# Stuck trying to prove that $e^{-x^{-2}}$ is $C^{\infty}$ [duplicate]

This is Spivak's Calculus on Manifolds ex. 2-25, he says

Define $f:\mathbb{R}\to \mathbb{R}$ by $f(x) = \left\lbrace \begin{array}{l} e^{-x^{-2}} &\text{ if } x \neq 0\\ 0 &\text{ otherwise } \\ \end{array} \right.$. Show that $f$ is $C^{\infty}$ anf $f^{(i)}(0)=0\; \forall i$.

I haven't found a way to get a general solution. I only managed to prove:

$(1)$ $f$ is continuous at $0$.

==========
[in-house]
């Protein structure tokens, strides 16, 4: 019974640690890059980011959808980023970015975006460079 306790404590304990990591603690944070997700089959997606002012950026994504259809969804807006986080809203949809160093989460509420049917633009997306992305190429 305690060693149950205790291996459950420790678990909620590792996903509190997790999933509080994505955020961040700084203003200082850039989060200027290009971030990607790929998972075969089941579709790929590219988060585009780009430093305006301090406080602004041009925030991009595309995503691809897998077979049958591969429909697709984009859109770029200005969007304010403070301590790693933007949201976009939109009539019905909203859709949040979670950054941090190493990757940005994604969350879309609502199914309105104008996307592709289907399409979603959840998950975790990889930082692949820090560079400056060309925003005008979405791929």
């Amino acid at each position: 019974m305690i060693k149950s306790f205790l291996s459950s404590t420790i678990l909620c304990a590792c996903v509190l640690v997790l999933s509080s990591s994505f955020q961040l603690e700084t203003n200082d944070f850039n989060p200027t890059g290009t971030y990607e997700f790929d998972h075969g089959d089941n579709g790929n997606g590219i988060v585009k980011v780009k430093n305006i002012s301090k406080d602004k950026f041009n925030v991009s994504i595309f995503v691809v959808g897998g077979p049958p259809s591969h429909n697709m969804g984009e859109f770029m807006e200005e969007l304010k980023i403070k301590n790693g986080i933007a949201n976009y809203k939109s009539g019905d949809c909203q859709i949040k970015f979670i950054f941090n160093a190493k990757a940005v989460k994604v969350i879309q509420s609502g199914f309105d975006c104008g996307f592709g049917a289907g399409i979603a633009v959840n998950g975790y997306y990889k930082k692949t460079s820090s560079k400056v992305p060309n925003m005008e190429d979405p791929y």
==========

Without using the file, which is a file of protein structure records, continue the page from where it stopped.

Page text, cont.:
This follows from $f(0)=0$ and $\lim_{x\to0} f(x)=\lim_{x\to 0}e^{-x^{-2}}=\lim_{x\to 0}\displaystyle\frac{1}{e^{1/x^2}}=0$ since $\displaystyle\frac{1}{x^2}\to+\infty$ if $x\to 0$ then $e^{1/x^2}\to+\infty$ if $x\to 0$, which means that $\displaystyle\frac{1}{e^{1/x^2}}\to 0$ if $x\to 0$ .